Introducing DataConfig 1.2


We've released DataConfig 1.2 two weeks ago. It's a serialization framework for UnrealEngine 4 and 5. It's been 9 months since 1.0 and with this release DataConfig is considered feature complete. It now comes with:

We try to cover most programming and usage topics in our documentation, however there wasn't really a chance to explain why we're developing DataConfig in the first place. We briefly documented our motivation here and there's a short video recorded on initial release.

In this post I'd like to talk more about the reasons behind DataConfig: Why an alternative serialization framework for Unreal Engine might be exciting to you.


I started dabbling into Unreal Engine a few years ago coming from a strong Unity3D background. Nowadays many developers share this experience there's even an "Unreal Engine for Unity Developers" page in official docs. One cool thing about Unity3D is the huge pool of ready-to-use plugins and assets readily available. Unity developers each have their own list of "must-have" plugins and libs that one tends to carry to every project. It's very common for us to start a project with nothing but a set of personal favorite packages and grow from there.

My #1 pick was always FullSerializer and FullInspector. They're discontinued as the author moved on to other fields, and later get superseded by Odin Inspector and Serializer. If you already know what these libraries do and are also proficient with UnrealEngine then DataConfig easy to explain: DataConfig is FullSerializer/OdinSerializer implemented for Unreal Engine. Grab a copy on Github and try it out now! Otherwise read on ;)

Prior to these people use a patched version of Json.NET that's compatible with earlier Unity3D versions. At the core these libraries all do one thing: convert between C# objects and JSON, or some other binary formats. The proper term describing these process are serialization(C# -> JSON) and deserialization(JSON -> C#).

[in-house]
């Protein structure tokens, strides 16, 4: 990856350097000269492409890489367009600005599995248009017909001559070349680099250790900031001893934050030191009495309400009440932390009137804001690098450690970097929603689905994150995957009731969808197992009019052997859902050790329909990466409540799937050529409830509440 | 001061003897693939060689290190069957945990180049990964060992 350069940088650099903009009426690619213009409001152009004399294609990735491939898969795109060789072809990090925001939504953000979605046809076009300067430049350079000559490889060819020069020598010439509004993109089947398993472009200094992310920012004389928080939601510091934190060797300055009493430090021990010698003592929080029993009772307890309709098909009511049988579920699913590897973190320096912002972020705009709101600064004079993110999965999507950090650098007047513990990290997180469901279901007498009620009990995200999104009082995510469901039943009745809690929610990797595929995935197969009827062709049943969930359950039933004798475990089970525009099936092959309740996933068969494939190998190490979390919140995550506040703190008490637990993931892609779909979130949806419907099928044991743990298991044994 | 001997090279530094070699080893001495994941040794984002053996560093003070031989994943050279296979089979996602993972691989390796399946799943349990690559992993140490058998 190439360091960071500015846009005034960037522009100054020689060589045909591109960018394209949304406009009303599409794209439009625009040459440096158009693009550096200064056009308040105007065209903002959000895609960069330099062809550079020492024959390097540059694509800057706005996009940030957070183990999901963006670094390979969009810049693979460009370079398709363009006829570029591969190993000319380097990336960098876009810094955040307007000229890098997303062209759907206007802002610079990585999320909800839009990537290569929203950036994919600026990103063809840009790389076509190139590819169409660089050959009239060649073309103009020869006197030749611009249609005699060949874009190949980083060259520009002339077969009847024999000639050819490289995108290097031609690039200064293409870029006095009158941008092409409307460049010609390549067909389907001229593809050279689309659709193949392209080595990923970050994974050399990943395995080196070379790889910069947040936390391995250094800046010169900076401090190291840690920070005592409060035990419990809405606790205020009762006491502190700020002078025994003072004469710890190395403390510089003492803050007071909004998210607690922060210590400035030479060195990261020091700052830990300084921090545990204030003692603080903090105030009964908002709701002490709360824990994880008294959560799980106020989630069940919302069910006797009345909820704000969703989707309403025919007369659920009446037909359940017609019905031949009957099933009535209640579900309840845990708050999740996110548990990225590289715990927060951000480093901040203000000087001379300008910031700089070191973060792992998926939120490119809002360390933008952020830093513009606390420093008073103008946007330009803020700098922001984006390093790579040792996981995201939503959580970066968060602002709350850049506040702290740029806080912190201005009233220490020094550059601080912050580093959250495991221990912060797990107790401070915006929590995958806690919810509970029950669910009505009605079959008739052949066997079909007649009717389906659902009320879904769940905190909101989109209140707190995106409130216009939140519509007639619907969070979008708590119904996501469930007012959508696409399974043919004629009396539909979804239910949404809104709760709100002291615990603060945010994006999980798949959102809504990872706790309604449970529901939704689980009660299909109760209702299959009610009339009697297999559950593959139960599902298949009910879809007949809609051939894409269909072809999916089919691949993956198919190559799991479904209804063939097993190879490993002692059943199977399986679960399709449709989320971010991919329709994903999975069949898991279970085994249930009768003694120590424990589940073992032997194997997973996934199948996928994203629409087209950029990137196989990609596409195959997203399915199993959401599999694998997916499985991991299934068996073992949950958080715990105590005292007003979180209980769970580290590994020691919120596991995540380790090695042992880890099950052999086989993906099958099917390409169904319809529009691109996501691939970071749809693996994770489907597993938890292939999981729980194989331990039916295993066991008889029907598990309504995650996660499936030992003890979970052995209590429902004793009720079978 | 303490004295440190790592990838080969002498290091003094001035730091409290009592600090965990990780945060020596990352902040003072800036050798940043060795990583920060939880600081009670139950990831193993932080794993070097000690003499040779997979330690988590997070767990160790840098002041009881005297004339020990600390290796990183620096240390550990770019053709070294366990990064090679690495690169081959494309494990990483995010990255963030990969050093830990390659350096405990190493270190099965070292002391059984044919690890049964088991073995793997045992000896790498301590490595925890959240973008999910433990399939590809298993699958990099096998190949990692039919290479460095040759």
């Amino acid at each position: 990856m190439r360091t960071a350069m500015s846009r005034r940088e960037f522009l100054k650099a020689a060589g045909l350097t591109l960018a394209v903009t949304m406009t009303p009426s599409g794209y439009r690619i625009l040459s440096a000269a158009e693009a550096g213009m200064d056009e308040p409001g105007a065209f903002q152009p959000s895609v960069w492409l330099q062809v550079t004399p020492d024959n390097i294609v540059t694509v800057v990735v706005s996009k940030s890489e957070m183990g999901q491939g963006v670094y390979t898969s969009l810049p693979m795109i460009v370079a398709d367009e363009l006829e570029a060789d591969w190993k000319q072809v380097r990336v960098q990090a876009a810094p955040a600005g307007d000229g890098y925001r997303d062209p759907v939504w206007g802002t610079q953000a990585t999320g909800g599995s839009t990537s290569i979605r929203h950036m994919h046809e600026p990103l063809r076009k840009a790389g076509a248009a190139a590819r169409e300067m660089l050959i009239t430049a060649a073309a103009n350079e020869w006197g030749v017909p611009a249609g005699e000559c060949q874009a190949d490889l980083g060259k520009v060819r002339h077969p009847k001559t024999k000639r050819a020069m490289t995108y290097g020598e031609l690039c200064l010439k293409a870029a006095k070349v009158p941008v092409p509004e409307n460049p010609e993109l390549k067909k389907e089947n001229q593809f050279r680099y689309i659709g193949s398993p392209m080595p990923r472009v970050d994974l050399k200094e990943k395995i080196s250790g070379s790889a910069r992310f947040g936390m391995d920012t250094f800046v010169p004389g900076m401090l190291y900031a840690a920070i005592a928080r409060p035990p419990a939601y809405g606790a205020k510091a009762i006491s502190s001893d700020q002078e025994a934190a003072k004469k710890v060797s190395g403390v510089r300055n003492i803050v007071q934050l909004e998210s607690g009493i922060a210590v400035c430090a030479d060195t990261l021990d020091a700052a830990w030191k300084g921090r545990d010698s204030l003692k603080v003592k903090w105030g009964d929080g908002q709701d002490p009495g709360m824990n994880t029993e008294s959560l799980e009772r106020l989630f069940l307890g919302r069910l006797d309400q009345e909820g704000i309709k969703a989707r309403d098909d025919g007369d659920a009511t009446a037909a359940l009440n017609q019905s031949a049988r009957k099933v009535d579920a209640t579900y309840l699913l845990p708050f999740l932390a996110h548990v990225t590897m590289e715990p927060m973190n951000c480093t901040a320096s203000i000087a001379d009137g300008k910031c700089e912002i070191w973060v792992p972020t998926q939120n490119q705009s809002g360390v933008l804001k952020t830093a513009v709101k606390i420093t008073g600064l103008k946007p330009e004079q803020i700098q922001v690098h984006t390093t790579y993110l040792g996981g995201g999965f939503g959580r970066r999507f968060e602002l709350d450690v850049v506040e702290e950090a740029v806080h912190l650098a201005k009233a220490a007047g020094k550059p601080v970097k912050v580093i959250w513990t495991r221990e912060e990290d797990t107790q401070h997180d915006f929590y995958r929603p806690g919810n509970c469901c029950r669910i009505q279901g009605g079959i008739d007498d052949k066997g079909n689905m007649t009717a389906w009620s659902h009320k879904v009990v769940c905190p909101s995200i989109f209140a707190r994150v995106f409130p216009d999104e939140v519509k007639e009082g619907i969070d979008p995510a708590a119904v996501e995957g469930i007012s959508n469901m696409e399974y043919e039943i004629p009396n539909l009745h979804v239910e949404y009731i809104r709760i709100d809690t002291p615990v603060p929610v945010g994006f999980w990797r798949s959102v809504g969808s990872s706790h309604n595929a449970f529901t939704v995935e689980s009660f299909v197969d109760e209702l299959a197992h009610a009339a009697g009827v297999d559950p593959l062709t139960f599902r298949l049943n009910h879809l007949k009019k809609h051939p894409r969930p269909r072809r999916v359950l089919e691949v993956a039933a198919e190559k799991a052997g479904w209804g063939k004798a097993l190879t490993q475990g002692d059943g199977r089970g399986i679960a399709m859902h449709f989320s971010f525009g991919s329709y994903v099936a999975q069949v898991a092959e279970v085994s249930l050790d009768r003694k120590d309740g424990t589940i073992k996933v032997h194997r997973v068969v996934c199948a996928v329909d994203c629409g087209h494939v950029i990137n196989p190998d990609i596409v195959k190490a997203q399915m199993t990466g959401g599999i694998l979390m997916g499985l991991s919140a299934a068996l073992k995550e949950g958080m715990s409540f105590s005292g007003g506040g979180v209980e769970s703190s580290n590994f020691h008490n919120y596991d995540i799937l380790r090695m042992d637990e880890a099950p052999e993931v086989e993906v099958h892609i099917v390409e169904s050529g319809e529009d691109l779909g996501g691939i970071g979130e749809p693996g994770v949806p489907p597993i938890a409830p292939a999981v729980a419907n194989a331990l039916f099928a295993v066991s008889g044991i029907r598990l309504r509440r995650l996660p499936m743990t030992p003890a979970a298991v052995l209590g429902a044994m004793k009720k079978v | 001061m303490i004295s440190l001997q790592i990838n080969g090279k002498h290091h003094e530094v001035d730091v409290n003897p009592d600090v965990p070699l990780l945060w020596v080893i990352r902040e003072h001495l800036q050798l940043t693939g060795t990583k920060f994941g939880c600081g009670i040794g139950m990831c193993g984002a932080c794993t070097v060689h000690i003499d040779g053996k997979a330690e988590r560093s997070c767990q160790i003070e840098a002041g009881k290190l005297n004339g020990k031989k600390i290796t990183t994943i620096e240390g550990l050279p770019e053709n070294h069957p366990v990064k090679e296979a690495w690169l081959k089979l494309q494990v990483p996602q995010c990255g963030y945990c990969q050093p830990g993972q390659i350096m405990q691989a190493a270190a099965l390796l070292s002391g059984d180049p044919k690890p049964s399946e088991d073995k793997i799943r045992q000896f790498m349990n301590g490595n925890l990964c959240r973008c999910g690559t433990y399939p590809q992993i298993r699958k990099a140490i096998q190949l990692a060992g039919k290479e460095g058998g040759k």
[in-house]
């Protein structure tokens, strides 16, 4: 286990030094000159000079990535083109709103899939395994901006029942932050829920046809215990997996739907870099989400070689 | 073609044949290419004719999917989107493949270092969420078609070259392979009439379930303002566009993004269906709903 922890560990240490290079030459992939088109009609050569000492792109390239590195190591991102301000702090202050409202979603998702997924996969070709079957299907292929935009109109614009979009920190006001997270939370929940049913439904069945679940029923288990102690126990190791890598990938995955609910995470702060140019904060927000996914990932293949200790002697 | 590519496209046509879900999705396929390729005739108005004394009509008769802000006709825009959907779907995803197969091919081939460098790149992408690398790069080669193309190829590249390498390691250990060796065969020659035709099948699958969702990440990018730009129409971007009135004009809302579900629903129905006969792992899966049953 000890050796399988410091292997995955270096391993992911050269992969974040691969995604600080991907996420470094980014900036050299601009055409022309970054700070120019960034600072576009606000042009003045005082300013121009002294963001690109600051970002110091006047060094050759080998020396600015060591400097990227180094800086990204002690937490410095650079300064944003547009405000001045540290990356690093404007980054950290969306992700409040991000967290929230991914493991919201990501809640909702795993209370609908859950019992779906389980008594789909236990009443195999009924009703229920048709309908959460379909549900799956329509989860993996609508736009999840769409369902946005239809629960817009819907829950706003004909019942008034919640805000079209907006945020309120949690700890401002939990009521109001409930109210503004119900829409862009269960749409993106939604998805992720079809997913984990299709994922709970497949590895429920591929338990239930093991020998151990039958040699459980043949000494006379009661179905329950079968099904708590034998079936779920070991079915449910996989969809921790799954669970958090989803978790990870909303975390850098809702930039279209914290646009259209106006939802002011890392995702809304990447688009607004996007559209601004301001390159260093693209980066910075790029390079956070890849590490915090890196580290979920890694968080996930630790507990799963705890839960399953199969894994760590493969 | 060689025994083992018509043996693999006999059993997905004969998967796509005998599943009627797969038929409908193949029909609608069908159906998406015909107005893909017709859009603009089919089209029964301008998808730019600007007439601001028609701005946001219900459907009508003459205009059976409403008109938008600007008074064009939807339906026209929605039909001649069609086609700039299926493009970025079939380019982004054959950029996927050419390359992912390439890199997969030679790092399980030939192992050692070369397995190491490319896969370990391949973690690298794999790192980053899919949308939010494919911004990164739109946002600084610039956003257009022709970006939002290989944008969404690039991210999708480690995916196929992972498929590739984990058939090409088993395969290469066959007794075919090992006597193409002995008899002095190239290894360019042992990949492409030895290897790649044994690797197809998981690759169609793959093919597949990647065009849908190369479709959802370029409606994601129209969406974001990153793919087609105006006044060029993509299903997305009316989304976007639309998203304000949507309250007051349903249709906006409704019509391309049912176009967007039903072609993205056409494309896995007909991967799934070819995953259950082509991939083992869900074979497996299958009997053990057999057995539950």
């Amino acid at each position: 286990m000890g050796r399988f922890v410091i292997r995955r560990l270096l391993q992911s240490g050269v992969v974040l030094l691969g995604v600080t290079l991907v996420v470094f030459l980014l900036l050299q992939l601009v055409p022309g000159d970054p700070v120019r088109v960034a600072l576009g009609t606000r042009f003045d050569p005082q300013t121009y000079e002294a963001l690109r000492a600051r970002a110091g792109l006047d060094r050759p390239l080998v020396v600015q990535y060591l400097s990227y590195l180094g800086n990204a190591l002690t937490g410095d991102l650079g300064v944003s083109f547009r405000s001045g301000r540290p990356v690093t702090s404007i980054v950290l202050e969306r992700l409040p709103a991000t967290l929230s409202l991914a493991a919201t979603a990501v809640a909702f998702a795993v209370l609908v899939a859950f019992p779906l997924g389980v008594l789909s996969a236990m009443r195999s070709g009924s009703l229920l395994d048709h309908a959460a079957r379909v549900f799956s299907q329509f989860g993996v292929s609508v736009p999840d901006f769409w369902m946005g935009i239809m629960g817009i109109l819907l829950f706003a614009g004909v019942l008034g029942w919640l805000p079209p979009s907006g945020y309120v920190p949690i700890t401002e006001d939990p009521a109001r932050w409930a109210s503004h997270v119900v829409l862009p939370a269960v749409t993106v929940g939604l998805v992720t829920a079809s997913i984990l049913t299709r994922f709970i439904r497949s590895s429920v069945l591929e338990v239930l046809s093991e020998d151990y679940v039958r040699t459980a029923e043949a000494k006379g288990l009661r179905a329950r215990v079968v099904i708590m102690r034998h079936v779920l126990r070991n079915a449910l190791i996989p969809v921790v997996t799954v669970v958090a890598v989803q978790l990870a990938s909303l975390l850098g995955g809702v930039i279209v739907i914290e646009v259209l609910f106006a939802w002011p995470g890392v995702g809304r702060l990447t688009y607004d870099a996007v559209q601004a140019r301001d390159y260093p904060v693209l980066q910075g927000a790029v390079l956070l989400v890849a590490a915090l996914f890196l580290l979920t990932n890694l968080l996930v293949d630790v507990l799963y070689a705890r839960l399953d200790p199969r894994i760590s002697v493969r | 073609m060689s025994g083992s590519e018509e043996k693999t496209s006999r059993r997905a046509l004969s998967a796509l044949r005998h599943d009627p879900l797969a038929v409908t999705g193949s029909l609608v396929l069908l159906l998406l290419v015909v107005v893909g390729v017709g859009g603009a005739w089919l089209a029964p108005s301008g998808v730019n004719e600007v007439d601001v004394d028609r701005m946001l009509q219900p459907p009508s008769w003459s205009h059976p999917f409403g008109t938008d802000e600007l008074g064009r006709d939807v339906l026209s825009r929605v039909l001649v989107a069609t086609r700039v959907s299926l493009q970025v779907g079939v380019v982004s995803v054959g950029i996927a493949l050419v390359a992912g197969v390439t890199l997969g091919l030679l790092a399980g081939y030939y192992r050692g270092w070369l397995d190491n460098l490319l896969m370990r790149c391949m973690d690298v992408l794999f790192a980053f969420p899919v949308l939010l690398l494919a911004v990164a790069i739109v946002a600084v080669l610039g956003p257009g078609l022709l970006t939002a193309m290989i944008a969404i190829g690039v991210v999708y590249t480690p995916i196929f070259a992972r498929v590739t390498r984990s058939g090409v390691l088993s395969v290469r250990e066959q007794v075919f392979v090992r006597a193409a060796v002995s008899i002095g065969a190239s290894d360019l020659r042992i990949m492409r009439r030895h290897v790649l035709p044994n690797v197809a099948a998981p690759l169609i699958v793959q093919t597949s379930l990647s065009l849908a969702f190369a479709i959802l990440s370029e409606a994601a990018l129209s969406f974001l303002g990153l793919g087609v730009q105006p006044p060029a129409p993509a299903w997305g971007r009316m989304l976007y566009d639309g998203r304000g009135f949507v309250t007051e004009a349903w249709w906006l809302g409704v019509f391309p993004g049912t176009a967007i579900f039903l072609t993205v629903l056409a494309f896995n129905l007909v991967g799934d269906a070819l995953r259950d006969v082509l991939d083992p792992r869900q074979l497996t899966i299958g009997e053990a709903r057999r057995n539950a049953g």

Here's a snippet taken from Json.NET frontpage:

// Deserialize JSON in C#
string json = @"{
  'Name': 'Bad Boys',
  'ReleaseDate': '1995-4-7T00:00:00',
  'Genres': [

Movie m = JsonConvert.DeserializeObject<Movie>(json);
string name = m.Name;
// Bad Boys

Under the hood it's using of C# runtime reflection to figure out the structure of Movie class and access and assign each field by string. Now back in the land of C++ serialization isn't that simple since C++ doesn't have built-in runtime reflection. Classic approach can be manual markup with macro, while modern C++ magic also works (but it's hard to understand).

JSON Converter

Unreal Engine uses an alternative approach that is to mark up structs with macros then consume them in a pre-pass with a separated tool called Unreal Header Tool. It understands a subset of C++ header syntax and gets executed before actual compilation happens. This tool would generate tons of supporting code which get compiled along with the actual engine/game code. The end result is a runtime reflection system called the "Property System", which is almost feature parity with C# runtime reflection.

With the property system one can write similar deserializing code as the C# example:

// Deserialize JSON in UE Property System
struct FMovie

    UPROPERTY() FString Name;
    UPROPERTY() FString ReleaseDate;
    UPROPERTY() TArray<FString> Genres;

FString Str = TEXT(R"(
  "Name": "Bad Boys",
  "ReleaseDate": "1995-4-7T00:00:00",